What is Lean Construction and or LPD – Lean Project Delivery?

Are you the delivery manager or project director on a major road, rail, mine or other construction project in Australia? Have you been hearing about how Lean Construction techniques may be able to significantly help your teams on site improve the way they do things?

Are you sceptical Lean Construction sounds like a BLACK BOX solution

I WAS!

Have you heard about it from several people who’ve not been able to “Pinpoint” exactly what it is or how and what it might do for you on your project? Does it seem to you a lot like TQM or other improvement methods you may have experienced across your career?

Lean Construction or LPD explained in one paragraph.

Lean Construction is a process to change the way workflows occur on projects so they are more predictable and reliable. On every construction site there are wasted resources e.g.: People standing around at times doing nothing, too much inventory sitting around on site, machinery not being used but being paid for etc. On work sites the average work complete each week verses that scheduled by teams sits at 40 to 60%. In other words most weeks work teams should have achieved 40 to 60% more productivity BUT THEY DON’T.

This results in project finish dates and budgets that continuously blow way over what they should be in costs and time.

Lean construction is a set of tools that enables major projects to streamline workflow reliability and predictability on sites. Its core focus is around optimising the project not the individual pieces, and it does this through making changes to the way project managers, superintendents, engineers, designers, procurement teams and others do some of the following:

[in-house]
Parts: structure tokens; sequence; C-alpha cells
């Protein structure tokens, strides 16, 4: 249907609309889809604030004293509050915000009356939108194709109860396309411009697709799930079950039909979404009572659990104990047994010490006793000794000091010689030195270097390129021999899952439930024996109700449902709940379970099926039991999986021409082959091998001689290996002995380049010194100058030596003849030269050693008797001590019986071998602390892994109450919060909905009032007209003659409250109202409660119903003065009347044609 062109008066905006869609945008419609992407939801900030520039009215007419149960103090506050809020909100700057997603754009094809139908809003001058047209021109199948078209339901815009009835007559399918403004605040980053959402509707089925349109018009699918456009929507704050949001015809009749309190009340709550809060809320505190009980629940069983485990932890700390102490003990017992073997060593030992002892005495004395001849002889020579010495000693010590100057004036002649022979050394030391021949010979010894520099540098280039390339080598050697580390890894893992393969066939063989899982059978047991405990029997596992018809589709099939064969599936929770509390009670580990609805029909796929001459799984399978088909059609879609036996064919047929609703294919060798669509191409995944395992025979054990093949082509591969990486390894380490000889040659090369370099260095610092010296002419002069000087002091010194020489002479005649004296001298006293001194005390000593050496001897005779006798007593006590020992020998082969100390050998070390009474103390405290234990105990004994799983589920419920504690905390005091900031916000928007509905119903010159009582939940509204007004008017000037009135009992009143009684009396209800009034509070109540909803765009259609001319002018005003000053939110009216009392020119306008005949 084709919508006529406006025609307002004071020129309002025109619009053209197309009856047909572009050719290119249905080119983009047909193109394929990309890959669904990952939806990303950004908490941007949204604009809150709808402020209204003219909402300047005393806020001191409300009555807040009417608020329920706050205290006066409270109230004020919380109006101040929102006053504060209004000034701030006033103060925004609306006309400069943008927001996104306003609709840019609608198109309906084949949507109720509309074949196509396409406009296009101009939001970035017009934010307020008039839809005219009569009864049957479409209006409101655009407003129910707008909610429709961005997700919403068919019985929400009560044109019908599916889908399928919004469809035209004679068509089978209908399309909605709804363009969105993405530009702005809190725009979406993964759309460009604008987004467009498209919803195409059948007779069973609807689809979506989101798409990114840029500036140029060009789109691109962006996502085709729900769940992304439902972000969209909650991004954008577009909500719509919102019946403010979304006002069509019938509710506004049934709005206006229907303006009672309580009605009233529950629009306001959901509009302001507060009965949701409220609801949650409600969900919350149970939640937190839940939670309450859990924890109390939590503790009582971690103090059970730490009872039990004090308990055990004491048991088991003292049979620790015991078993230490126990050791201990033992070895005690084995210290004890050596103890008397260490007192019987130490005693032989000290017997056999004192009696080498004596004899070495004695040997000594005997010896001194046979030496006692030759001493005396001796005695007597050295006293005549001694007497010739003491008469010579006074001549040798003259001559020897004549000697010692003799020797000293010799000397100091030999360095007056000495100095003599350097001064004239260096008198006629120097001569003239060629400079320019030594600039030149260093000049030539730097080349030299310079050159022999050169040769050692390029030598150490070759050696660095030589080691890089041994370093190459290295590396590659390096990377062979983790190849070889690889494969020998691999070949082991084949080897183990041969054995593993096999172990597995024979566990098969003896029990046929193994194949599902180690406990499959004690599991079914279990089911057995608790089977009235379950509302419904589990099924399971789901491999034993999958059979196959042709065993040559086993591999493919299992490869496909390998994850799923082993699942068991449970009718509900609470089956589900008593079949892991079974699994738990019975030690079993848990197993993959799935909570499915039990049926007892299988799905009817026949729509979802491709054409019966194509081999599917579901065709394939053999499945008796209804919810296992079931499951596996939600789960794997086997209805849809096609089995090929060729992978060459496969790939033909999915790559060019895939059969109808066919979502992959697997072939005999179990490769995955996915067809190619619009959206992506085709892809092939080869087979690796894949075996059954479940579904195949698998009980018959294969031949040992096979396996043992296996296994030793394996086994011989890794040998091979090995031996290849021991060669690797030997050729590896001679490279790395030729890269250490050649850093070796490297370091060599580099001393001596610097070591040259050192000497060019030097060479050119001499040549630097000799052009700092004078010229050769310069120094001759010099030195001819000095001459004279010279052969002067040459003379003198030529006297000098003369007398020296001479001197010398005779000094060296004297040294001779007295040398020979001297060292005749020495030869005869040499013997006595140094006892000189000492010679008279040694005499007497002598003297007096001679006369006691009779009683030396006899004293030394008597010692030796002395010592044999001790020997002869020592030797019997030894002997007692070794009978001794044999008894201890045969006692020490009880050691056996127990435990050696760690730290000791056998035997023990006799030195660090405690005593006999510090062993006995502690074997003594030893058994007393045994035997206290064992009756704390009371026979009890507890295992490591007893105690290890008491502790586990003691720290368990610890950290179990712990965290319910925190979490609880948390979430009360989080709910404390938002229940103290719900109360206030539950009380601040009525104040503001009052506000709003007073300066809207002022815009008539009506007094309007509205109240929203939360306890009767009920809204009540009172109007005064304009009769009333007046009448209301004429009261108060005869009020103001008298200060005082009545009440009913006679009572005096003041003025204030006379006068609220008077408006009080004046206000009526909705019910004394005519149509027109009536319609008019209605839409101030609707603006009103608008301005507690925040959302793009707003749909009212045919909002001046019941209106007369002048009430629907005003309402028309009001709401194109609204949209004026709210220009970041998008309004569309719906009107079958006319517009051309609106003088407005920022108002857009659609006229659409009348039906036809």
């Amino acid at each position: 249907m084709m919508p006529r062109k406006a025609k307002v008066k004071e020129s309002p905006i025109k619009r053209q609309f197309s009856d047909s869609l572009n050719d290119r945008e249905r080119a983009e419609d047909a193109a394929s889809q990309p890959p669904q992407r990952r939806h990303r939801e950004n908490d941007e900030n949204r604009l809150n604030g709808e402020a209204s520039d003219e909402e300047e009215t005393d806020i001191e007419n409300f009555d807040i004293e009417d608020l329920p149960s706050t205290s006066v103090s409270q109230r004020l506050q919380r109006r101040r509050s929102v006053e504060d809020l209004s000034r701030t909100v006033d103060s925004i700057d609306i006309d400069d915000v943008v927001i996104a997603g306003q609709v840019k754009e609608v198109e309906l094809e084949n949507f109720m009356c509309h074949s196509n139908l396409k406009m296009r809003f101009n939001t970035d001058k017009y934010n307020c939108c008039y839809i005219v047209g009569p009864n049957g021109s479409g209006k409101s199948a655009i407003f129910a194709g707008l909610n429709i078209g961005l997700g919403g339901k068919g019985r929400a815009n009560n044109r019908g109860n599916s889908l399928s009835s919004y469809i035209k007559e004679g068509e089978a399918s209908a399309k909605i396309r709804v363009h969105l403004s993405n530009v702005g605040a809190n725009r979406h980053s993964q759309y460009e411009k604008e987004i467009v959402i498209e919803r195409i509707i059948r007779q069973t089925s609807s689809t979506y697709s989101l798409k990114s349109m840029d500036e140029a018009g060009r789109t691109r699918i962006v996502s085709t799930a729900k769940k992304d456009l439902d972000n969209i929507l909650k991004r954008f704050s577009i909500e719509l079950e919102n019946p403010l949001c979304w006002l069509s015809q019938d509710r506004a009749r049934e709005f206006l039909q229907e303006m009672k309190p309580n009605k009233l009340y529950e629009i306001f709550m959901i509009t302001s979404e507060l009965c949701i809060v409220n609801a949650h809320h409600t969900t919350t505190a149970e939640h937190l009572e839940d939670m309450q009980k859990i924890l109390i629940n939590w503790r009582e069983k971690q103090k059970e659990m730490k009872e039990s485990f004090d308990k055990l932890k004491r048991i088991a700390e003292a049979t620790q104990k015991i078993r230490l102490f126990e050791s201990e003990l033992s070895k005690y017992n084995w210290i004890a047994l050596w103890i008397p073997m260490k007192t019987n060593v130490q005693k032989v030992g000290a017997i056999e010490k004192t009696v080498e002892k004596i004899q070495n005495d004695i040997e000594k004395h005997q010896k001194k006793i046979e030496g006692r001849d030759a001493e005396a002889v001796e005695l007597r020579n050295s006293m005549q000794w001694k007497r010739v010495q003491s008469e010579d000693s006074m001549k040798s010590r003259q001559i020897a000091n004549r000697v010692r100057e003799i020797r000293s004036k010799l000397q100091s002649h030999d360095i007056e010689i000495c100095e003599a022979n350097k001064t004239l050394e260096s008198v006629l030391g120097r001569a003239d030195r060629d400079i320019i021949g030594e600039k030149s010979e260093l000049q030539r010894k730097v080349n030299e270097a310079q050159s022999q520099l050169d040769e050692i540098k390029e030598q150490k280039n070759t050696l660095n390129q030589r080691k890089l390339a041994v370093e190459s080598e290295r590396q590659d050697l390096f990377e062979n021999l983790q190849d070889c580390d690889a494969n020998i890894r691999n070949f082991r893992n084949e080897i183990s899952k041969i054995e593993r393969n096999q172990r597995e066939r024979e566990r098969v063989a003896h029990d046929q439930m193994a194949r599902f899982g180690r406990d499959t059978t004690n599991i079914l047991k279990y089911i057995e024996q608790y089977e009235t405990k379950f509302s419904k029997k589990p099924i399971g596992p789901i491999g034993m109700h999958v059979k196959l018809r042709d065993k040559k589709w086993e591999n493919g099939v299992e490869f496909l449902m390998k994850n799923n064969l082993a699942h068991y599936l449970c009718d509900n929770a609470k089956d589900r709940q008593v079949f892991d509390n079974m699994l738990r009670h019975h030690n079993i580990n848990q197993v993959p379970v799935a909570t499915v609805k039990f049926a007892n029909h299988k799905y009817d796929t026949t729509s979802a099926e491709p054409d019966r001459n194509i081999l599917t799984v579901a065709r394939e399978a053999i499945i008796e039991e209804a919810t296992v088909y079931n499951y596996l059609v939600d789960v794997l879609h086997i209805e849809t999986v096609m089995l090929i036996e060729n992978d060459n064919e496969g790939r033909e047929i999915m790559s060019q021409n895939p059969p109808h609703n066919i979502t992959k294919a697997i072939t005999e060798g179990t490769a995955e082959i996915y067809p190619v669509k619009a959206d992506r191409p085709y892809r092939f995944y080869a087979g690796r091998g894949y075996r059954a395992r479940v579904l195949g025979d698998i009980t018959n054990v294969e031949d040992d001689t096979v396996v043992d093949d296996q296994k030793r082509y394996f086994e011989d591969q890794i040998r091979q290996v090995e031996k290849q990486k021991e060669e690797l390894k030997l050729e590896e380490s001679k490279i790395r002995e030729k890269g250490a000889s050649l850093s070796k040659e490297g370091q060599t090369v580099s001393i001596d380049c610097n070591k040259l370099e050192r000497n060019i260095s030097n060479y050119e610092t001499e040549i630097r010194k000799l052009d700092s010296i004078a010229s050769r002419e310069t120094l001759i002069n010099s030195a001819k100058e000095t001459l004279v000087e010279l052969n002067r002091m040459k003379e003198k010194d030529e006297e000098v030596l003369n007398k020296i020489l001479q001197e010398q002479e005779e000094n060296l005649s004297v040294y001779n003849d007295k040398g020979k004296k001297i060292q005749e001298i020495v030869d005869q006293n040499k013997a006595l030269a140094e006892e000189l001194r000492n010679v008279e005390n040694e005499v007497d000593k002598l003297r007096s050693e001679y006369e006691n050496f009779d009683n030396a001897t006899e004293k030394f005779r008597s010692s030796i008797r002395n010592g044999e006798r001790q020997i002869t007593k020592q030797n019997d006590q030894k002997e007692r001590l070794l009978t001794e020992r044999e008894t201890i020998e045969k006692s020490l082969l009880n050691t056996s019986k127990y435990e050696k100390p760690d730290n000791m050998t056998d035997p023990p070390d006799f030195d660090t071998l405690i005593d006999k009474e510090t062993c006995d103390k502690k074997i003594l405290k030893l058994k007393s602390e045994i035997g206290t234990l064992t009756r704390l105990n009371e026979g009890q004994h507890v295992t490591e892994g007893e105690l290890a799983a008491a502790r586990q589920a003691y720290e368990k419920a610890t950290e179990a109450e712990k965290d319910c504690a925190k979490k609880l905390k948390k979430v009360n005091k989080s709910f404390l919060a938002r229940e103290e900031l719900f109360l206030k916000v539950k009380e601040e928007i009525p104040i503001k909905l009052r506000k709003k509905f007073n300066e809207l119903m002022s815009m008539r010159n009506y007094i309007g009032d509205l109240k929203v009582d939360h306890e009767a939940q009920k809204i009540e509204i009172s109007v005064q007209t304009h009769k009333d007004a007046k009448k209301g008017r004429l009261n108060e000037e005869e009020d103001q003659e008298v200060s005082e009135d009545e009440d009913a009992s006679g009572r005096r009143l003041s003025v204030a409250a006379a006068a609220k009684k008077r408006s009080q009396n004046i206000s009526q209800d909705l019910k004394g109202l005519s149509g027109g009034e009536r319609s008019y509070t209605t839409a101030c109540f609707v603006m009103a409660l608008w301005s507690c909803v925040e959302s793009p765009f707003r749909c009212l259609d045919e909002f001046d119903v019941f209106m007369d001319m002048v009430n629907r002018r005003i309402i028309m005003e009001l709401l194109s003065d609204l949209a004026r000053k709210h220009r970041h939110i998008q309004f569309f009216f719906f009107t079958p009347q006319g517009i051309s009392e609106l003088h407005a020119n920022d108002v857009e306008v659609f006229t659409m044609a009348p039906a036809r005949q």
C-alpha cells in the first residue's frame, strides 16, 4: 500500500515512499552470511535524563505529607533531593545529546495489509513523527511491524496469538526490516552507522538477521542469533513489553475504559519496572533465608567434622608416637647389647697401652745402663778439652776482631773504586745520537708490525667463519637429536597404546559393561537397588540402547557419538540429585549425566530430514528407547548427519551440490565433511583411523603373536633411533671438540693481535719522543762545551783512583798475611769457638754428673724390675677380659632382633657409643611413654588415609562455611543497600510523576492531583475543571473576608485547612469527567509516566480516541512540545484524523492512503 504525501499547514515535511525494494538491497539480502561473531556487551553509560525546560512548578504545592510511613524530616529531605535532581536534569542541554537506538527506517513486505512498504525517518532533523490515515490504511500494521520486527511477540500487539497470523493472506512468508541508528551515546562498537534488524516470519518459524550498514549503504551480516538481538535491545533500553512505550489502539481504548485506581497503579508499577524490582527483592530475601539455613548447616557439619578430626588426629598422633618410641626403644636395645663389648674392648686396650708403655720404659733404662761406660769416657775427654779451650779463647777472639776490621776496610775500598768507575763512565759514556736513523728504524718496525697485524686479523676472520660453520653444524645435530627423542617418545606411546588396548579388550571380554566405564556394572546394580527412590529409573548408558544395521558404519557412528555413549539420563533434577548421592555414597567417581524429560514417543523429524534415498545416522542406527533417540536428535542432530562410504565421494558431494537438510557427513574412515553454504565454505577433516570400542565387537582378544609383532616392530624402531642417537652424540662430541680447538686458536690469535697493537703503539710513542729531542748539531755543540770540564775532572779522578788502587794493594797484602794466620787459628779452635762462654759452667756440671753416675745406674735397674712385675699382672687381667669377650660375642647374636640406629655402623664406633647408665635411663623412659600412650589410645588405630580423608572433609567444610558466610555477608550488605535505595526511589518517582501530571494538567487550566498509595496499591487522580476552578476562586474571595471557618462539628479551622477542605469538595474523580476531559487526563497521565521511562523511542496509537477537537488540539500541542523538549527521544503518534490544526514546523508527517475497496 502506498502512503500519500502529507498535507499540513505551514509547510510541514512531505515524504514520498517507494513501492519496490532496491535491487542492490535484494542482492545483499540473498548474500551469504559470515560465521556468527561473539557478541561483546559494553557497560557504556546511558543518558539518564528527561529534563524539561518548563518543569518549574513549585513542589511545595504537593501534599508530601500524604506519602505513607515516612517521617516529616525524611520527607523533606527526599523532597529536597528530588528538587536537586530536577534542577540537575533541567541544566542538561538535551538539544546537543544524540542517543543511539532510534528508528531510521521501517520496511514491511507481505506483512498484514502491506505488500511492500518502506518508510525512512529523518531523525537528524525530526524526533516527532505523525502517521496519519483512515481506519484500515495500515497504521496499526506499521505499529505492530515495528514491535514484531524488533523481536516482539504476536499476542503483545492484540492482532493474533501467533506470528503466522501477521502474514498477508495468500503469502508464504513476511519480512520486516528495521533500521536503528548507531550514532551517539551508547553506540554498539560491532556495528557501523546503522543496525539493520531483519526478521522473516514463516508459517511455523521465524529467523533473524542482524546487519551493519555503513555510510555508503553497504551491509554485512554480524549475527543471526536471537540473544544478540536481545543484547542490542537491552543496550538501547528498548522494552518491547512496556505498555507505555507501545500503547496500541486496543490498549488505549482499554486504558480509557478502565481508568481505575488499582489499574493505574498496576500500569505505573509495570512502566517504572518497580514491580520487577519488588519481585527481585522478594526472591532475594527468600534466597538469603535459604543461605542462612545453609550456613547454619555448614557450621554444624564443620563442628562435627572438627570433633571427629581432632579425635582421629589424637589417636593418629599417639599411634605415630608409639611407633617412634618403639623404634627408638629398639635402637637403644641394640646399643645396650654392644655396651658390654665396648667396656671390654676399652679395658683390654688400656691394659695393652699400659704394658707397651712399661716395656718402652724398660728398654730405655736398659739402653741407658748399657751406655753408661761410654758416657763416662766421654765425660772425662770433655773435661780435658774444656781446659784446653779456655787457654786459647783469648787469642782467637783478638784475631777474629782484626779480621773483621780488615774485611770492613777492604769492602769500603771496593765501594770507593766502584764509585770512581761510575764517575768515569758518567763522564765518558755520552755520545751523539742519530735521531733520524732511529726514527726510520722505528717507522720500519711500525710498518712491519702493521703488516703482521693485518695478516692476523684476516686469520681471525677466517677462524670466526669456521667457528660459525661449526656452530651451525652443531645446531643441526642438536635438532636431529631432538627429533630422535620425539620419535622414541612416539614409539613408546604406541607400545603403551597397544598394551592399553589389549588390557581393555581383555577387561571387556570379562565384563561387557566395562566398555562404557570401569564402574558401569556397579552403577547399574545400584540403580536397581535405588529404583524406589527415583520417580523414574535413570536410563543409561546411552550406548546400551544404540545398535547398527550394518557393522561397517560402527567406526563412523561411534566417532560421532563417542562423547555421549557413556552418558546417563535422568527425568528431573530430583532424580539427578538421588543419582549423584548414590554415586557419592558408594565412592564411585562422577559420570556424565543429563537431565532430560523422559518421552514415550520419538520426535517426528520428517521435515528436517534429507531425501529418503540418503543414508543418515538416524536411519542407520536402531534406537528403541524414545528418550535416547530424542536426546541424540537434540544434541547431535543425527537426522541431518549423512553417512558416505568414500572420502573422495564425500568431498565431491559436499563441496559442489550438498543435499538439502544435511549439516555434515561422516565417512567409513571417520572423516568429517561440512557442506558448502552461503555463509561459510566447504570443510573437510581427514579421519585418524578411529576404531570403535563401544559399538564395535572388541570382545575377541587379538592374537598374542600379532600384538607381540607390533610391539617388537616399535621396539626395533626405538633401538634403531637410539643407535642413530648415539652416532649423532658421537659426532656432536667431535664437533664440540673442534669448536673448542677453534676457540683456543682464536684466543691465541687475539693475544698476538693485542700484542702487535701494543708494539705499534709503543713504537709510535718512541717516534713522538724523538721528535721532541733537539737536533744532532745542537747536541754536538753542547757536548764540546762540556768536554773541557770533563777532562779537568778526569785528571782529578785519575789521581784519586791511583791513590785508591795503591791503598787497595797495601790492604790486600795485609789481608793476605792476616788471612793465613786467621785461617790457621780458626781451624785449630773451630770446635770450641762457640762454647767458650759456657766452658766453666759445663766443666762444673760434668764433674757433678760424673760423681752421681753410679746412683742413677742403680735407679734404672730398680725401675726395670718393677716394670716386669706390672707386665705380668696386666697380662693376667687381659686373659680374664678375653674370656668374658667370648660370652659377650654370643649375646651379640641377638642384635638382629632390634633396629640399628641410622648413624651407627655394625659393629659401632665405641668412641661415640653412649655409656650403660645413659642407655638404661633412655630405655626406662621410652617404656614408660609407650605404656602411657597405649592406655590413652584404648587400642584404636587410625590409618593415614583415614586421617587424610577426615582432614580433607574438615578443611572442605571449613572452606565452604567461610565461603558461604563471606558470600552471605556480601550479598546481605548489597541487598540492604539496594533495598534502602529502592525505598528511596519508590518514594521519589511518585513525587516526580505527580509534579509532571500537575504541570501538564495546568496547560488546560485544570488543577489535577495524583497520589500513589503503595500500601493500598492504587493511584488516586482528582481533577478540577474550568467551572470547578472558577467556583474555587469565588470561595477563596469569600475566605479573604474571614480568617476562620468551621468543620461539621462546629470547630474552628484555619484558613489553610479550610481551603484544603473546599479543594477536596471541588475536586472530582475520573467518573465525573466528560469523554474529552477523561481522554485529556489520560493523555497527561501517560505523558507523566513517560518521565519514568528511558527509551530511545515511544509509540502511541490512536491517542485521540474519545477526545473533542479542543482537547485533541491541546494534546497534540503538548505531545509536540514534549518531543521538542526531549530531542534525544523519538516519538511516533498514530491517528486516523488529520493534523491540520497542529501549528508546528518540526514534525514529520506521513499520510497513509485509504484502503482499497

Schedule using new methods

  • To increase performance
  • Have meetings that work
  • Track and monitor project costs
  • Use metrics on site that motivate

Lead in a new way

  • To collaborate with all teams
  • Spend (or not) spend time at sites
  • See the value of integrating supply chains into their processes

Use Continuous Learning Methods

  • Use continuous improvement in construction
  • Map value streams in to improve fabrication methods
  • Capture and transfer learnings through technology
  • Quality check without paper
  • Use CAD & BIM in new ways

Having spent time with some of the Co-Founders of Lean Construction in 2011 I became intrigued by how easily major projects can benefit by training their teams in these methods. This is not a one size fits all methodology but is one where almost every single project can find benefits.

Hunter with Greg Howell one of the Co-Founders of Lean Construction.

I have not yet in this post mentioned the actual tools that have made Lean Construction famous like Pull Planning, Last Planner, Weekly work plans etc. Over the coming months I will be writing about the Lean Construction tools and Lean Project Delivery on projects in order that more people can benefit from this work.

If you are interested and or are a sceptic like I was, then now may be the time to start researching this field.

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